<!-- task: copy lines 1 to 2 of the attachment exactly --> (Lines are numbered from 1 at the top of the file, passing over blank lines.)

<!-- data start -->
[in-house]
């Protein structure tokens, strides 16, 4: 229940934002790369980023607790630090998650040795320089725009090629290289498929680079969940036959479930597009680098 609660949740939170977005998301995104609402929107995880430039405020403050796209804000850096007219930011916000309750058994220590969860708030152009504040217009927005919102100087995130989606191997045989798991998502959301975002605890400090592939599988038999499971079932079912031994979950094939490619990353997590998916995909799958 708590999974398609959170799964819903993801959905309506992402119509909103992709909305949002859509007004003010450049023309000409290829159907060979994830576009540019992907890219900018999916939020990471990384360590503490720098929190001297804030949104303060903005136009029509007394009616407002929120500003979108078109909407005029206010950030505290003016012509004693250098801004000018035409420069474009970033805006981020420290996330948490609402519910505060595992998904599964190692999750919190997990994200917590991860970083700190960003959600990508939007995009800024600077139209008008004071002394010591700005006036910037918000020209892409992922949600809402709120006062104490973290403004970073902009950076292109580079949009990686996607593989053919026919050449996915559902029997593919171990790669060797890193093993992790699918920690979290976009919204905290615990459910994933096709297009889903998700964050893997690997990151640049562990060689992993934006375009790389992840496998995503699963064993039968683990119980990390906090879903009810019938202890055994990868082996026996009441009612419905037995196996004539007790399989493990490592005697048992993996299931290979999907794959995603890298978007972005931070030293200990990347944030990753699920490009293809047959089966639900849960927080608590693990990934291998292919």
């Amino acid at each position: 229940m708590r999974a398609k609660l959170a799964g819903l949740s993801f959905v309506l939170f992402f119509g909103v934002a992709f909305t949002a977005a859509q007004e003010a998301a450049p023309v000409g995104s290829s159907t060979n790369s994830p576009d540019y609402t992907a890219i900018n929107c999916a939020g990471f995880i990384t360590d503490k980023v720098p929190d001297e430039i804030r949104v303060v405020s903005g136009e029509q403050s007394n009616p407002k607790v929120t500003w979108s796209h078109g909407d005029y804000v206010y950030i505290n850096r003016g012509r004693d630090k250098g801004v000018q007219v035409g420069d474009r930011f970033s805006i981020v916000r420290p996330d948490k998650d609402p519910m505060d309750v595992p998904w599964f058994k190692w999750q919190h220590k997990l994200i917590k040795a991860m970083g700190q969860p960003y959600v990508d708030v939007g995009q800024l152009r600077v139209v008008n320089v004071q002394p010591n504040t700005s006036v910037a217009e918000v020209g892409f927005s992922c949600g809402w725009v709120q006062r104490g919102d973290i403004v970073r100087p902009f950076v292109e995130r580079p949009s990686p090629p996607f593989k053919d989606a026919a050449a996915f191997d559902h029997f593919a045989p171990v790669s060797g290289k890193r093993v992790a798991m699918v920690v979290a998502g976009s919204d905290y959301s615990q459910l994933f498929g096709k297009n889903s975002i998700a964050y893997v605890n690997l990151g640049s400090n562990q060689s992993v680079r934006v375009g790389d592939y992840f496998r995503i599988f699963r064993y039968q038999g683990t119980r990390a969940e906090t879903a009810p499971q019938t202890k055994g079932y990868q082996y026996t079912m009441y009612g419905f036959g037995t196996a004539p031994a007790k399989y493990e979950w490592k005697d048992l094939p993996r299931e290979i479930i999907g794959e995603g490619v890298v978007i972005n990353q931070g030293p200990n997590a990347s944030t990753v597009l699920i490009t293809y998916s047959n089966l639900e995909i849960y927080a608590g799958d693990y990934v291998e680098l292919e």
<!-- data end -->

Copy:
[in-house]
């Protein structure tokens, strides 16, 4: 229940934002790369980023607790630090998650040795320089725009090629290289498929680079969940036959479930597009680098 609660949740939170977005998301995104609402929107995880430039405020403050796209804000850096007219930011916000309750058994220590969860708030152009504040217009927005919102100087995130989606191997045989798991998502959301975002605890400090592939599988038999499971079932079912031994979950094939490619990353997590998916995909799958 708590999974398609959170799964819903993801959905309506992402119509909103992709909305949002859509007004003010450049023309000409290829159907060979994830576009540019992907890219900018999916939020990471990384360590503490720098929190001297804030949104303060903005136009029509007394009616407002929120500003979108078109909407005029206010950030505290003016012509004693250098801004000018035409420069474009970033805006981020420290996330948490609402519910505060595992998904599964190692999750919190997990994200917590991860970083700190960003959600990508939007995009800024600077139209008008004071002394010591700005006036910037918000020209892409992922949600809402709120006062104490973290403004970073902009950076292109580079949009990686996607593989053919026919050449996915559902029997593919171990790669060797890193093993992790699918920690979290976009919204905290615990459910994933096709297009889903998700964050893997690997990151640049562990060689992993934006375009790389992840496998995503699963064993039968683990119980990390906090879903009810019938202890055994990868082996026996009441009612419905037995196996004539007790399989493990490592005697048992993996299931290979999907794959995603890298978007972005931070030293200990990347944030990753699920490009293809047959089966639900849960927080608590693990990934291998292919």